Ah, drifting. Depending on who you ask, it's either an incredibly difficult racing game mechanic or a wildly entertaining one. Whether you love it or not, drifting plays a significant role in the later stages of Gran Turismo 6's Coffee Break Challenges. So you may as well be prepared for it!
You're armed with a beauty of a drifting machine - a 2002 Silvia spec-R AERO (S15) Touring Car. It's like nothing else you have performed a Coffee Break Challenge with yet!
The first Drifting Challenge is broken into several areas along a track. Within the designated Drift Zones, it's your job to get as many points as possible by, well, driving sideways. In this case, you're gunning for 4,500 points in 4 Drift Zones.
They key to drifting successfully is to not lose control - at least not in the drift zones. You can head off the rails in the non-scoring areas no problem, but doing so in the drift zones will result in failure.
On the first turn, you'll need to use the e-brake and stay as close as humanly possible to the inside border of the track. This is how you'll rack up points. By the time you're out of this zone, you should have between 800 and 2000 points. If you don't - and you're not just practicing - then go ahead and start over.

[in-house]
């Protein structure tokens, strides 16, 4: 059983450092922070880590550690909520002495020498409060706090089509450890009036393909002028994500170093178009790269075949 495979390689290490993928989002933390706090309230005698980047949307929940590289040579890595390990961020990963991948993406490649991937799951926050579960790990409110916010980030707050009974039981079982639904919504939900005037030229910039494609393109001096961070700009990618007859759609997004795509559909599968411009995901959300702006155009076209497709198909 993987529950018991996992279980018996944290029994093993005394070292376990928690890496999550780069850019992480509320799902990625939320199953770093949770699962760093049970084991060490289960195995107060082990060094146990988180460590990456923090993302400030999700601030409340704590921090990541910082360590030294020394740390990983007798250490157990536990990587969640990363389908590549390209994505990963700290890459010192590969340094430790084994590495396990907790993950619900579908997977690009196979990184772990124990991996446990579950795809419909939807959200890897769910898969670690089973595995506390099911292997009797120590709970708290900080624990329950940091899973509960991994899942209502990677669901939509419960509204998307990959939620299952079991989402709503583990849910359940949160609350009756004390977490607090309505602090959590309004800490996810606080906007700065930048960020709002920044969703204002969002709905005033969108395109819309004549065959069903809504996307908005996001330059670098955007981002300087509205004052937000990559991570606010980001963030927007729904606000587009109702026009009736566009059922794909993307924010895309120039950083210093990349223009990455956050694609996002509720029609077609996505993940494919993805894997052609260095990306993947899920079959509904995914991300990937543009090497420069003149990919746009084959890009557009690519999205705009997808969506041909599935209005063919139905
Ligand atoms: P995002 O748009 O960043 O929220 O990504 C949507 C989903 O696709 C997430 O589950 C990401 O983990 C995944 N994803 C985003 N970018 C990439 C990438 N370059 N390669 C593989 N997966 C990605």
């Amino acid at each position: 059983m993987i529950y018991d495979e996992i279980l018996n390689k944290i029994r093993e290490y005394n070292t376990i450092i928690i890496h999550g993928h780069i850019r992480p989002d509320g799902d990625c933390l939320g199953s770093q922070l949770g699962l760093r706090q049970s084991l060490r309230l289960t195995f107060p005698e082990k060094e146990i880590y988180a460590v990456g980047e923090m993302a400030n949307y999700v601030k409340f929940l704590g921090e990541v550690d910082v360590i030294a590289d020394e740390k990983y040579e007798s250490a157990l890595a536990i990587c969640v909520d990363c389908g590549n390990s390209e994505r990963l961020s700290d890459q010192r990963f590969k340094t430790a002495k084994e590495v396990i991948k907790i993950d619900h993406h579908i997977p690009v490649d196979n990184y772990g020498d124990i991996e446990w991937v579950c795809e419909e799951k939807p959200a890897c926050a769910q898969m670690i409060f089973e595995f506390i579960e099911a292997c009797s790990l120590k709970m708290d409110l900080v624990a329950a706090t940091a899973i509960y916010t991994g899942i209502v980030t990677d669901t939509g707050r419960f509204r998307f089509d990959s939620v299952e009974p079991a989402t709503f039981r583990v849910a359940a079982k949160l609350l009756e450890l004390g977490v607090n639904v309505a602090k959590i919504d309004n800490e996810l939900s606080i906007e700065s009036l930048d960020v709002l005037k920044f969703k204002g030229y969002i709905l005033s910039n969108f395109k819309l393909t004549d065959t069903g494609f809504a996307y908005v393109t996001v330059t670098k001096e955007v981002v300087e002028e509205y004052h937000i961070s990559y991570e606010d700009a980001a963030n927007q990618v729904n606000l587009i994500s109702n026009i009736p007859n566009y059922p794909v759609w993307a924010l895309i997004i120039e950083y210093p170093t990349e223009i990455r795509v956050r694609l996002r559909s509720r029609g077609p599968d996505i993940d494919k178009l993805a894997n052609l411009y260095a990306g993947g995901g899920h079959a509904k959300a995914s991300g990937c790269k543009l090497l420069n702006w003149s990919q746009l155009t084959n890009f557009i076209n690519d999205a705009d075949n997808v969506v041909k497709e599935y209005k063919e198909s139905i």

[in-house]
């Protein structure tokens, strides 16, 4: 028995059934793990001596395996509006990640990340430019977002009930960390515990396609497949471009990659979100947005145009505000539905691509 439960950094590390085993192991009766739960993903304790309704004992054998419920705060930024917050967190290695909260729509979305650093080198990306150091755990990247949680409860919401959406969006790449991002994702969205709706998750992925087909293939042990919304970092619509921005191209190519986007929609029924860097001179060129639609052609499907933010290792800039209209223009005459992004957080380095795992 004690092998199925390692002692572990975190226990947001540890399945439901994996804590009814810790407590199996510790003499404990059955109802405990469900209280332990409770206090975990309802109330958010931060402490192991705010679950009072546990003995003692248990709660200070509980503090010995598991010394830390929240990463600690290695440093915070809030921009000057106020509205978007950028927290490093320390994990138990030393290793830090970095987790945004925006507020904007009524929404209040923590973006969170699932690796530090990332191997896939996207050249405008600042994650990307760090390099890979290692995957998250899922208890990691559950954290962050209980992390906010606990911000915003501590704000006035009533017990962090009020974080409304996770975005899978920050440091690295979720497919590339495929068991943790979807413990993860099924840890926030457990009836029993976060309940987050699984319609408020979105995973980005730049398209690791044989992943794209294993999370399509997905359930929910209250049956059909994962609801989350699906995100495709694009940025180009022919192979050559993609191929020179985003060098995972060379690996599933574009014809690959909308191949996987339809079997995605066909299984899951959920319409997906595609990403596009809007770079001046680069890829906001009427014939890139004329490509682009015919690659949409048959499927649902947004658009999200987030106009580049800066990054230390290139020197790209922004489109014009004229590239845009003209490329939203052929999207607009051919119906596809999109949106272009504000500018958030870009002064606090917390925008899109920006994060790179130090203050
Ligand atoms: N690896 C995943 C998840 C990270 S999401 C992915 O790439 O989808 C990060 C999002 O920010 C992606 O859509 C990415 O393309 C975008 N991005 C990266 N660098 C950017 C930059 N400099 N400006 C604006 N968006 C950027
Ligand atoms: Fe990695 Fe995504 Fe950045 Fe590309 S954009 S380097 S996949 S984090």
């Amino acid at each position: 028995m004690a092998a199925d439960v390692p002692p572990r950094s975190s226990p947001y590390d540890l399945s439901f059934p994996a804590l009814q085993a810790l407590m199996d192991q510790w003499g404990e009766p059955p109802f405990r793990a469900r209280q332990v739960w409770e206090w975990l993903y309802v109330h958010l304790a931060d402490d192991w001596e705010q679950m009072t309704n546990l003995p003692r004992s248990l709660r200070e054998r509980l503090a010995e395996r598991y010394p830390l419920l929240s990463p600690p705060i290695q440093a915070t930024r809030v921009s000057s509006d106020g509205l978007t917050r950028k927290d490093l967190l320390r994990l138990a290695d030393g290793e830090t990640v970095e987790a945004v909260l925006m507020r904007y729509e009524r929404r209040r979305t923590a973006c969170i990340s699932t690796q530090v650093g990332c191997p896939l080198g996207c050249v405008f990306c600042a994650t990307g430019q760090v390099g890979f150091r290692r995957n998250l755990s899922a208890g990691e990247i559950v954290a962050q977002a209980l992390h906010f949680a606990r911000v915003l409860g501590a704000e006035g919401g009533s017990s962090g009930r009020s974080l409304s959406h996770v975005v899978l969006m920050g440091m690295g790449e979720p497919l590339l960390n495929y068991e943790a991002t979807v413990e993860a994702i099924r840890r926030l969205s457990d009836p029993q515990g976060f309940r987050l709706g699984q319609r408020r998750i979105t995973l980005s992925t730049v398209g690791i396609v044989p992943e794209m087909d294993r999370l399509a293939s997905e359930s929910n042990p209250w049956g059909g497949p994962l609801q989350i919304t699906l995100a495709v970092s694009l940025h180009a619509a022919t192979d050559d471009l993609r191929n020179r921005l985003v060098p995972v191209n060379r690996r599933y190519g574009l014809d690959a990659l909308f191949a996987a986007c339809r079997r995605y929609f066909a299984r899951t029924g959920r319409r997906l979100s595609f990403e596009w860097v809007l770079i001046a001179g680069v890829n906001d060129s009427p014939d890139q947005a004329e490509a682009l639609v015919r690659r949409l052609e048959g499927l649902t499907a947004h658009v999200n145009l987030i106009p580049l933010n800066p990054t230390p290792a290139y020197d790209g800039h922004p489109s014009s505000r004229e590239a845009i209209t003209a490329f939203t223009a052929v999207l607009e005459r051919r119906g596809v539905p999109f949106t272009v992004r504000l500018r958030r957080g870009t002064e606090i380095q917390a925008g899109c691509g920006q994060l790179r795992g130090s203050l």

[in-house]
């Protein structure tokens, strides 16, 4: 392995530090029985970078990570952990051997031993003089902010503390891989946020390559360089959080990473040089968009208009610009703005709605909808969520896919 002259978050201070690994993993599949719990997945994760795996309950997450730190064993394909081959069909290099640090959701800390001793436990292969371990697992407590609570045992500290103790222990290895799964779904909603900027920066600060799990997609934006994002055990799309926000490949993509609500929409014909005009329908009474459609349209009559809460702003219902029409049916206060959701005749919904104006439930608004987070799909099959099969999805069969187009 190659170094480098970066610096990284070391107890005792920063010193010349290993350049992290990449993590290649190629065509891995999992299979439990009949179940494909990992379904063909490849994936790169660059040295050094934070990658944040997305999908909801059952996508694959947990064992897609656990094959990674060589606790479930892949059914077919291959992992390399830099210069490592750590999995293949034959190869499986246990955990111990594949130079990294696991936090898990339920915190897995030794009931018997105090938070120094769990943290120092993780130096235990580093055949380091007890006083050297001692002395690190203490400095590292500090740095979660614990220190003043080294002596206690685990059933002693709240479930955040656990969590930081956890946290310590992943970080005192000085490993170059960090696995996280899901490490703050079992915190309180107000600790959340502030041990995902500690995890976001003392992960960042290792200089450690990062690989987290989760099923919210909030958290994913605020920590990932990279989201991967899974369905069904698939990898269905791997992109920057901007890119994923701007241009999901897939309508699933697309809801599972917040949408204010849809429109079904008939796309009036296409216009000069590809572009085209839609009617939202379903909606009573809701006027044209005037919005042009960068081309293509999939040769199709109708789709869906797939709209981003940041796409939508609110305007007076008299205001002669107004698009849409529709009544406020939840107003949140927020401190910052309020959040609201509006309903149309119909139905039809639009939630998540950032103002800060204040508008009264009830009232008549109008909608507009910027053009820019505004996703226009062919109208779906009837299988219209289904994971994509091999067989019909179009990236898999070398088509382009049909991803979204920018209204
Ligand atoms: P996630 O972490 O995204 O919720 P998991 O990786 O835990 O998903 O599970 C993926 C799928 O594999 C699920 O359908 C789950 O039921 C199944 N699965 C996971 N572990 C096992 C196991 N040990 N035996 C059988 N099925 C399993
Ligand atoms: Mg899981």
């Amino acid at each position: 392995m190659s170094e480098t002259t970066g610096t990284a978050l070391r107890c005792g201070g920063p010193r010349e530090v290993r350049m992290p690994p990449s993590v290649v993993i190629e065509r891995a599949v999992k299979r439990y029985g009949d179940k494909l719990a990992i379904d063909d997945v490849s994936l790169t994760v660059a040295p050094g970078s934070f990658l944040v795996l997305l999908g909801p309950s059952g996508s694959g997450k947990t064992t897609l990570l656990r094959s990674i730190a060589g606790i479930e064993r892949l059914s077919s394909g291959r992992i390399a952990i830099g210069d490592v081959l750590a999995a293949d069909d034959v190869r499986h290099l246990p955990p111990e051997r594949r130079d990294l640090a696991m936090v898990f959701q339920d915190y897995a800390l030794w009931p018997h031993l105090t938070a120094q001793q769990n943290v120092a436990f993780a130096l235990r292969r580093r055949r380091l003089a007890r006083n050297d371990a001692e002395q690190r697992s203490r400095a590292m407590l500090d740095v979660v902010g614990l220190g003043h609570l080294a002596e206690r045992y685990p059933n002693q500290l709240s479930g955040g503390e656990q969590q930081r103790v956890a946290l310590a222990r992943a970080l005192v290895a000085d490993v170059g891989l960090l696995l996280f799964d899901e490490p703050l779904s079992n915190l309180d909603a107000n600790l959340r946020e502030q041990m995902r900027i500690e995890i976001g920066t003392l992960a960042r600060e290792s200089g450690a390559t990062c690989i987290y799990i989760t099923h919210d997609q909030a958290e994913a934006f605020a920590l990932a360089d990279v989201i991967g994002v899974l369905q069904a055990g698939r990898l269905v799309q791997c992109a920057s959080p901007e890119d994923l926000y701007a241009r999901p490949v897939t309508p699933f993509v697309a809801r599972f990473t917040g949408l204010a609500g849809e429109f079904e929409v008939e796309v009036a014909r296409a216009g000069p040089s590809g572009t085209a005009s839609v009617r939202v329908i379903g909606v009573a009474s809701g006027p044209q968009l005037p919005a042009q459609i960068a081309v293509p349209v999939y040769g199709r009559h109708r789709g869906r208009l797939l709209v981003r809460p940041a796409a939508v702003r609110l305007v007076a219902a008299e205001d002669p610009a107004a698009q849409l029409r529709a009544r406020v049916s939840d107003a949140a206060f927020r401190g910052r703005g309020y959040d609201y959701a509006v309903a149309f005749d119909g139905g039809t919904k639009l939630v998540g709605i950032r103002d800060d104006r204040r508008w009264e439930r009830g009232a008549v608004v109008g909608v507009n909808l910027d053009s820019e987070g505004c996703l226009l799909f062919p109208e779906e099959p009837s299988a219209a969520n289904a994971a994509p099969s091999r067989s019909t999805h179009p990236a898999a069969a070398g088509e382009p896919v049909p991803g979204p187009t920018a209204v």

On the second turn, when you get to the end of the apex marker on the right, you'll need to hit the e-brake and nail that turn apex. Then slide right across the scoring area. This will net you between 800 and 1000 points.
Hopefully you've gotten a lot of points out of the first two turns, because the third one is a killer. It's really tough to get a whole lot here. Try and slide for 400 to 500 points in this bear of an area, and just keep going. Really, anything you can steal from this zone is a bonus.
In the best case scenario, you've got about 3000 points coming out of Zone 3. There are a couple of big bends in the final leg, and sliding through them will let you rack up the remaining points to nab that elusive Gold medal.
Drifting is a difficult mechanic to master at first, and you'll need to dedicate some time to figure it out. Once you do, this challenge is not terribly hard. But getting to the point that it's not hard will require patience. Good luck!